Unbidden, Robert brought some female clothes to Priest. It came from among the things pillaged from the Eastern camp. Priest brought them over, never once even glancing at Gillian before he moved away.

Gillian’s teeth were chattering from the cold by the time she managed to clean herself. She balked at the clothes, but one look at Catherine’s stern expression and she relented.

Catherine helped her dress and folded a blanket around her. Some small creature moved in the bushes and Gillian tensed. It was hunger Catherine sensed in the girl then, not fear. Her emotions had drained her, and there was nothing to feed the child at camp.

“Gillian’s hungry,” Catherine murmured quietly, and she could feel Priest debate the wisdom of leaving them, but he returned before Gillian was even completely dry.

They both watched her almost fall upon the small deer he caught. The wildness was still so achingly close to the surface.

Back at camp, the men were subdued. They ignored the three coming out of the woods, and although all three noticed that Gillian’s little accident was cleared up, no one said anything.

Gillian flushed deeply, something only her two companions saw and understood. It was more than shame, it was anger at those who made her as she was.

* * *

The fire burned brightly, and the guards were posted. The meat was welcomed with a muted cheer and routine settled around the camp like a safety blanket. Catherine took the stake from Priest and pinned it near where they slept. She wanted to be close if Gillian needed her.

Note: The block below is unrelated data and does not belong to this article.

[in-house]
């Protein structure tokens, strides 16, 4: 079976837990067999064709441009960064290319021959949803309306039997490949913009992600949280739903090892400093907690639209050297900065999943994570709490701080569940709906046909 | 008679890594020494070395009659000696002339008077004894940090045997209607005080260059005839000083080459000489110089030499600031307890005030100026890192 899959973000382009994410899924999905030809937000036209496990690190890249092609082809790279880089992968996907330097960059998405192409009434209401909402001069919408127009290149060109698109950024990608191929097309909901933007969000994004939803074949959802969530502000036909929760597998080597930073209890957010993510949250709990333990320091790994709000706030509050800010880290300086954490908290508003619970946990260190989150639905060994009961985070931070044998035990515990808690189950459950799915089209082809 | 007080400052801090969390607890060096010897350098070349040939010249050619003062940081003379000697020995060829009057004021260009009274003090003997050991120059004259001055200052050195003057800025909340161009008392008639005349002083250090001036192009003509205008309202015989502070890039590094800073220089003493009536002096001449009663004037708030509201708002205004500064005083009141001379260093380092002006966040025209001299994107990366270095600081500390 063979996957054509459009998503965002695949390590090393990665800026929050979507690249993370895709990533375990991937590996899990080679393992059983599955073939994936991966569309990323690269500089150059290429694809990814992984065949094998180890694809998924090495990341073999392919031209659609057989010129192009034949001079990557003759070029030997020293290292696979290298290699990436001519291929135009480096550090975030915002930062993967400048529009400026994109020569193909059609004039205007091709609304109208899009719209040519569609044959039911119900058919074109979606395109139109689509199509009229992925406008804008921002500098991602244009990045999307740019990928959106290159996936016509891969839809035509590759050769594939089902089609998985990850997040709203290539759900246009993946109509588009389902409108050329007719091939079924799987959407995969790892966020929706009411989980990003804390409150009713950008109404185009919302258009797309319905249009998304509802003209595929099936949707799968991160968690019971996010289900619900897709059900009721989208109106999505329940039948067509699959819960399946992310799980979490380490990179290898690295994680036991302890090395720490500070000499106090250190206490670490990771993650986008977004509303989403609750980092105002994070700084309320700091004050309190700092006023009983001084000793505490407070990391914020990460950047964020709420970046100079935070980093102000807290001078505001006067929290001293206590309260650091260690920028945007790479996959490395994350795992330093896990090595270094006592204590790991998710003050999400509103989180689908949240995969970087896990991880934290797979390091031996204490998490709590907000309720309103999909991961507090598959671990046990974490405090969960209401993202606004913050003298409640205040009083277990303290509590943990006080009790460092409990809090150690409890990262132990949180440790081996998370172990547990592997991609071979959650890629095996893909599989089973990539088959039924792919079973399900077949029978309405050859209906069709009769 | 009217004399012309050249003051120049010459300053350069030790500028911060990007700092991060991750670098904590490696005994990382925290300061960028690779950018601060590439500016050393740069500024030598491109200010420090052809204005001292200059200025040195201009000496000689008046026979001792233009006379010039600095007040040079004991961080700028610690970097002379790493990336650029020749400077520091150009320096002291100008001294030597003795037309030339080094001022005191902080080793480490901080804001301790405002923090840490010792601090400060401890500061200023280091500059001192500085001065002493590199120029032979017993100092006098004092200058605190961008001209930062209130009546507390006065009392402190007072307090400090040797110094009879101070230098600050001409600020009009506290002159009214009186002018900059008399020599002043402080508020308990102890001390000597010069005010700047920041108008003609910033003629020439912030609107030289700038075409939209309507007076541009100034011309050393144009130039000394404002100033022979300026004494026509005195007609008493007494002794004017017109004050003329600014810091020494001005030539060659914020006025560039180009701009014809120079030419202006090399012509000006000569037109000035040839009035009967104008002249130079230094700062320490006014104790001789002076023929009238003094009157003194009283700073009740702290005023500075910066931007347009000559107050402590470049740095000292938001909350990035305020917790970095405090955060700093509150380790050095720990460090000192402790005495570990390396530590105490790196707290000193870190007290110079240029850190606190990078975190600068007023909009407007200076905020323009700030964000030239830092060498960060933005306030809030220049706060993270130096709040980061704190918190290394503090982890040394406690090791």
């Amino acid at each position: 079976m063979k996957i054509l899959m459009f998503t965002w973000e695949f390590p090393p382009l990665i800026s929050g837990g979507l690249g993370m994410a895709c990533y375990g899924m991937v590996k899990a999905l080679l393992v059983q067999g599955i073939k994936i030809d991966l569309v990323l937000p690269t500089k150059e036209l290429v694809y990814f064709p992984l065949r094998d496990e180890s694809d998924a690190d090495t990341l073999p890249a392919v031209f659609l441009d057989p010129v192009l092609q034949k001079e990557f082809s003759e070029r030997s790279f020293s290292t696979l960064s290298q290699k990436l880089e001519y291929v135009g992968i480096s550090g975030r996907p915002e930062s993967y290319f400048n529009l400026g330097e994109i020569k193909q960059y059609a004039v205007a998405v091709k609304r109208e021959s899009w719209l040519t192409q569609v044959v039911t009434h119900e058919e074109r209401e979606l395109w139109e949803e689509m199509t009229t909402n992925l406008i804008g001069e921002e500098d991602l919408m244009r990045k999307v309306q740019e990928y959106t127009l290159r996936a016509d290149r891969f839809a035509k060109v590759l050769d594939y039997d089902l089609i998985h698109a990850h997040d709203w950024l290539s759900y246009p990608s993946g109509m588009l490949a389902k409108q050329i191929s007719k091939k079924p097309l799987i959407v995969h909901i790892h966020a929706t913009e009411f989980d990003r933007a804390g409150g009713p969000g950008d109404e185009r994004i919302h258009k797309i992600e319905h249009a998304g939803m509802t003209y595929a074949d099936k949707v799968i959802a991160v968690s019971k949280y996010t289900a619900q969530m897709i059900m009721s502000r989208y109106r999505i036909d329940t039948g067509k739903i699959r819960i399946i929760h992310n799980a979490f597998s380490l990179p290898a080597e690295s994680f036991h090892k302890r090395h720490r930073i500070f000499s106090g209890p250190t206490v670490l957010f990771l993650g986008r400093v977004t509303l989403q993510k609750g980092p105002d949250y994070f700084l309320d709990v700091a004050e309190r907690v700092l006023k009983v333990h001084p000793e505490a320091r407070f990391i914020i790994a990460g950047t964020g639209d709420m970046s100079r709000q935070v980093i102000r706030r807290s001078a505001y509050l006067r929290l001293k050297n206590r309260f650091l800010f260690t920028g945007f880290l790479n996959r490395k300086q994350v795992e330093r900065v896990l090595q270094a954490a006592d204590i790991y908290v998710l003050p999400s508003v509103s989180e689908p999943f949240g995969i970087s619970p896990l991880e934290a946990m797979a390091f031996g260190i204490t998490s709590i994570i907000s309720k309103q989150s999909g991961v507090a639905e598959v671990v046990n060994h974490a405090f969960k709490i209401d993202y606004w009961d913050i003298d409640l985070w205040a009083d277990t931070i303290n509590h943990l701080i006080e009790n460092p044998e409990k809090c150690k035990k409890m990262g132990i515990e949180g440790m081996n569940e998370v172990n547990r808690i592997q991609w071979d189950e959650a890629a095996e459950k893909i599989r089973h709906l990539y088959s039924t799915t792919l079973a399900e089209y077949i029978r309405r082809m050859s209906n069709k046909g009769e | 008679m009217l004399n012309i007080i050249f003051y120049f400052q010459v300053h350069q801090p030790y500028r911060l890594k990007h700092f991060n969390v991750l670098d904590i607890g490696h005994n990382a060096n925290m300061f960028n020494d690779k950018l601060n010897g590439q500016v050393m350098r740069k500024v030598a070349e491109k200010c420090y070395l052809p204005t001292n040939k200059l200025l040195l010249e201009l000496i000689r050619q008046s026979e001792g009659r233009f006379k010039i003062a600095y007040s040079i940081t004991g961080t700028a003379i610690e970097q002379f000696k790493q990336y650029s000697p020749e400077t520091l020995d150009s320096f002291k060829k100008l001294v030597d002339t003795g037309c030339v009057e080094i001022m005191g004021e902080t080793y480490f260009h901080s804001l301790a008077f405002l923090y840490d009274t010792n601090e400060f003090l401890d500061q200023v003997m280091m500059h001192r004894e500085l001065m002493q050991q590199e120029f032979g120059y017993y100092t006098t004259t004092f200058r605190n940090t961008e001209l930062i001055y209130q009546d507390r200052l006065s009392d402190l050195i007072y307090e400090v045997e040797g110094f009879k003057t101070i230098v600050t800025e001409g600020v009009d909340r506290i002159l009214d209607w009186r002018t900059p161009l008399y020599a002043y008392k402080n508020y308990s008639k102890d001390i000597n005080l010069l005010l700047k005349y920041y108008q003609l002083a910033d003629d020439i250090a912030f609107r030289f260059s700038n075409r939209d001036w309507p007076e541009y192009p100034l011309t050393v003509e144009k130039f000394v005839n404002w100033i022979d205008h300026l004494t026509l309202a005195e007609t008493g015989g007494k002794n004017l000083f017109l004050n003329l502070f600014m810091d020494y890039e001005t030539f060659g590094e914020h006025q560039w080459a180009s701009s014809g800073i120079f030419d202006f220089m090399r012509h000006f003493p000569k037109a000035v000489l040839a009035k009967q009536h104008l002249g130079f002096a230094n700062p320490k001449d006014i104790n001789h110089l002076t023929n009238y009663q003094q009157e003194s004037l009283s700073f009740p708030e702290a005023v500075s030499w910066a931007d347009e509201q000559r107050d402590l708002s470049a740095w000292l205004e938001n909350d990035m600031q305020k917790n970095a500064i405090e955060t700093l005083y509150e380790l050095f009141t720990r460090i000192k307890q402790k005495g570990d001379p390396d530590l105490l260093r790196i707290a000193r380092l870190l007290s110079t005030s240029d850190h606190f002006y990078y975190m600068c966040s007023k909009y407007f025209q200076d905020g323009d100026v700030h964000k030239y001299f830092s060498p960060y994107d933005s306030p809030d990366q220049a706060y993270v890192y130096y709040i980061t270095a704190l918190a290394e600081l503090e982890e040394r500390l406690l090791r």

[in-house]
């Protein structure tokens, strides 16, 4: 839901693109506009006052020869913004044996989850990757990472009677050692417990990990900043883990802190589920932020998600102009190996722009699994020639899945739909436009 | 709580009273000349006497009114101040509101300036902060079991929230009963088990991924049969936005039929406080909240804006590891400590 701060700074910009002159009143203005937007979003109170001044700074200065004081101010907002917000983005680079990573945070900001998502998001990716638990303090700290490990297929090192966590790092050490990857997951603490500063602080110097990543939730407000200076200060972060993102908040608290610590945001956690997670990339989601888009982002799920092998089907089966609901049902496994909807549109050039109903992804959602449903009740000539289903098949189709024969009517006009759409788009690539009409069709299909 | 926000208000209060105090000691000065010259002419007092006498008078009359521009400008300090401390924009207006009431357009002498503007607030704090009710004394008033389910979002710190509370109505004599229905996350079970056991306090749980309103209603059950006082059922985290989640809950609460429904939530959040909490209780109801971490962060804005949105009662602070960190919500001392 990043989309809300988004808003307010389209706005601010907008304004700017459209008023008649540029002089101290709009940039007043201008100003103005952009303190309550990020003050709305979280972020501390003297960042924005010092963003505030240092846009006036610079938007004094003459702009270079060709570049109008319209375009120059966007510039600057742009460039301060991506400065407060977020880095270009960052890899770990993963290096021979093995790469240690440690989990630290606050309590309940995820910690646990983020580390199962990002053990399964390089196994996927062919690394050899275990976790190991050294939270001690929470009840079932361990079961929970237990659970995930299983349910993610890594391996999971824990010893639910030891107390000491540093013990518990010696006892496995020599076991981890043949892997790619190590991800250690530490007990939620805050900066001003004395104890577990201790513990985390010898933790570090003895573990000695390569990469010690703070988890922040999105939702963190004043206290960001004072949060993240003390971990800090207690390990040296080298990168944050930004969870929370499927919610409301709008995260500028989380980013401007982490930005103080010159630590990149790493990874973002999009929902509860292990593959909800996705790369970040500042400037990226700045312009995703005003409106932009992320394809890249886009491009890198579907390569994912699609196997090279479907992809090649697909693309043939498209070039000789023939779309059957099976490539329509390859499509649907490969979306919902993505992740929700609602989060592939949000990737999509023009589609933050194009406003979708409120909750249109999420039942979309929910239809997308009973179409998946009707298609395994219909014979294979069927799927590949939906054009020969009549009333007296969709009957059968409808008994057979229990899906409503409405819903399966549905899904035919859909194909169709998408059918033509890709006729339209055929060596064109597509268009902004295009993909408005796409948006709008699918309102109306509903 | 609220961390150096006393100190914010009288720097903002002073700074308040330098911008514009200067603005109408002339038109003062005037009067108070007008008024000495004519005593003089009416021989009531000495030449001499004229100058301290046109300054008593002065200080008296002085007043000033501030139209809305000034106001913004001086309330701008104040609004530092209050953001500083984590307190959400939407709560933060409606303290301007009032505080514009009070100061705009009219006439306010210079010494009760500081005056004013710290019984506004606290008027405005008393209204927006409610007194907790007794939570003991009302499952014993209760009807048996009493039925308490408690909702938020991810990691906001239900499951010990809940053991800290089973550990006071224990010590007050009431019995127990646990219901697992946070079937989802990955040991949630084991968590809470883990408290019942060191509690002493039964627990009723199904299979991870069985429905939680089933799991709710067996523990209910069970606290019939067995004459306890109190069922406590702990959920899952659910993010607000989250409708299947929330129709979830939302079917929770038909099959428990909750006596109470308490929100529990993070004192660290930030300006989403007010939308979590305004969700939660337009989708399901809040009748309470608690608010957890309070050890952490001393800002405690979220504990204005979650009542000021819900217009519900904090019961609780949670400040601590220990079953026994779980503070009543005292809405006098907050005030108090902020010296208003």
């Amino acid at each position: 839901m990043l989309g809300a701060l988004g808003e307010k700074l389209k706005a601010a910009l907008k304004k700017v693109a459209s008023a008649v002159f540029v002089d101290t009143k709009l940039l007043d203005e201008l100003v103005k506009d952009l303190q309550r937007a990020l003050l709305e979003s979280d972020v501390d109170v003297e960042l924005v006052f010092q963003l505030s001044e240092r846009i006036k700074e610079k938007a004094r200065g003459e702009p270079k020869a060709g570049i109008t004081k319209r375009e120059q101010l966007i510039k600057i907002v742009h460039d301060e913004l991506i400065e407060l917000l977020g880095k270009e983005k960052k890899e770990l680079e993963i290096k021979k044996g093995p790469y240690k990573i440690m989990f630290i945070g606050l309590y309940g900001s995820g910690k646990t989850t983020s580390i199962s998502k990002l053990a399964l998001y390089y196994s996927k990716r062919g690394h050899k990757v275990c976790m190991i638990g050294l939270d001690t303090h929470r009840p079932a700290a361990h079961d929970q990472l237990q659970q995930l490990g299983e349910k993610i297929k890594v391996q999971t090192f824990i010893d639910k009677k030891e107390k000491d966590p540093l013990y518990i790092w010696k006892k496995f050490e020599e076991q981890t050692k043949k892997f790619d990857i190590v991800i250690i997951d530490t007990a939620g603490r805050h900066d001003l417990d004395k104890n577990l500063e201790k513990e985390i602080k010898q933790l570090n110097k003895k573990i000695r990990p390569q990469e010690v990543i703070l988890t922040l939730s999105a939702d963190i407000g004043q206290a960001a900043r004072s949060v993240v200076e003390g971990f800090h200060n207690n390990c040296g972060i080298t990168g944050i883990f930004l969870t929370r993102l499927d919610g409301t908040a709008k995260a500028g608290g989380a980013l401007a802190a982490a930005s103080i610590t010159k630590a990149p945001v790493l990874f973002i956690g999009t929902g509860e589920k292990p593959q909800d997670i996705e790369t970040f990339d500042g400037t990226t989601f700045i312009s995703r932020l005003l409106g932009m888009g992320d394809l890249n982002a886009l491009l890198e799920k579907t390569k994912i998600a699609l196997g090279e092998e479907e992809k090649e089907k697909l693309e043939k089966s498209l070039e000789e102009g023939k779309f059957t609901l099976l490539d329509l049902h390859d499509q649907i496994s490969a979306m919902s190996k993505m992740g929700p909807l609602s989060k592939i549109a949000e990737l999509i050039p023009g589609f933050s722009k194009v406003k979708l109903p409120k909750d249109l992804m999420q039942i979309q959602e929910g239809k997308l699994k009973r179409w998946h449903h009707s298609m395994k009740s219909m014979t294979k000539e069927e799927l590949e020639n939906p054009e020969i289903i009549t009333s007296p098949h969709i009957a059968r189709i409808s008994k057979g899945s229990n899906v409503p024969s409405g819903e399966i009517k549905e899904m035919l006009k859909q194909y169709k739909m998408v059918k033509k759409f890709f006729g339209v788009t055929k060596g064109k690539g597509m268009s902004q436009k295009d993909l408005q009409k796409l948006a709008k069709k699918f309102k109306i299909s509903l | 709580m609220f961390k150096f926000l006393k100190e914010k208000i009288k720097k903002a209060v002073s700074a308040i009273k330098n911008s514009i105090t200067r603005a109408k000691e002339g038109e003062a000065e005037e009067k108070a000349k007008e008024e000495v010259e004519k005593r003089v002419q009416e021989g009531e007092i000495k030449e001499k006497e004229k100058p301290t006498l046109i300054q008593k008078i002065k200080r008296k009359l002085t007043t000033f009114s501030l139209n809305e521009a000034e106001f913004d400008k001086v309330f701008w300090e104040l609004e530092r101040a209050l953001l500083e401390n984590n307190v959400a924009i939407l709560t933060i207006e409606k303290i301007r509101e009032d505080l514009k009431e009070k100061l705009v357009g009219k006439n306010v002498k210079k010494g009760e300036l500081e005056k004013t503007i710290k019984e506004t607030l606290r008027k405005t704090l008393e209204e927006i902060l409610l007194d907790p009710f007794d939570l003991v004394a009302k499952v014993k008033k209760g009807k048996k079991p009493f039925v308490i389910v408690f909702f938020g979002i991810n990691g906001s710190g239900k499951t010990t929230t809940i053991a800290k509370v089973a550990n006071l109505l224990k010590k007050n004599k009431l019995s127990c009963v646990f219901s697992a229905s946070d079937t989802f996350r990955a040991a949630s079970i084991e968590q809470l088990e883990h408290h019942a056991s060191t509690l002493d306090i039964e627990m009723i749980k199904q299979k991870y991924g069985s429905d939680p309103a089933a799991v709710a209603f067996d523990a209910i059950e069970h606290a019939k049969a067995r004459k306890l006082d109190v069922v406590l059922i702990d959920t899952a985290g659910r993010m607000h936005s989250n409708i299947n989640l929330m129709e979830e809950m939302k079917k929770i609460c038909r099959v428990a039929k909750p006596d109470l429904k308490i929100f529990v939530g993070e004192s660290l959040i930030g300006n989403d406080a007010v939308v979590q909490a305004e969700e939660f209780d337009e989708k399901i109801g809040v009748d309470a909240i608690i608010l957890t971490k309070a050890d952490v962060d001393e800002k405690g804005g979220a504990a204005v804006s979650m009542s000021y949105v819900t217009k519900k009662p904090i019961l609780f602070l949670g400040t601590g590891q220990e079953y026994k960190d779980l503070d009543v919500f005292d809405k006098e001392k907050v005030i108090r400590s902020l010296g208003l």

She woke to some small noise in the early morning and found Gillian had crawled as close to her as the stake would allow. Their hands were almost touching, but before the sorrow could fully form, a second sound registered and Catherine was up in an instant.

Her sword was fully drawn. Priest was beside her in half a heartbeat, and the men stirred from sleep with weapons drawn. The guards were tensed and ready.

The first thing Catherine recognized was Derrick. He appeared through the gap in the undergrowth with Gunther beside him. Their attempt at stealth was good, but not good enough, they conceded warily. Her eyes found Dillon as if some invisible force led her to him.

Their eyes met and held across the space that separated them, and it took all of her willpower to stroll over to him until they stood barely an inch apart.

Nothing happened for the longest time, and then he reached for her. Their lips met in a slow kiss that sent heat searing through Catherine’s blood like fire.

The guys whistled, and they broke apart almost guiltily. If they were alone, she would have made a fool of herself and betrayed the depths of her feelings. They smiled, amused at themselves and a little self-conscious.

“Wife,” Dillon greeted. He had no idea how that word both heated her heart and scared her.

“Husband,” Catherine answered with a smile. She had to fight to keep her voice light and level.

He walked with her as she kissed Derrick on his cheek. His resentment was gone, but the pain was still in his eyes. Only he saw the fleeting jealousy in Dillon’s Gaze, and he had to restrain his mild spate of glee.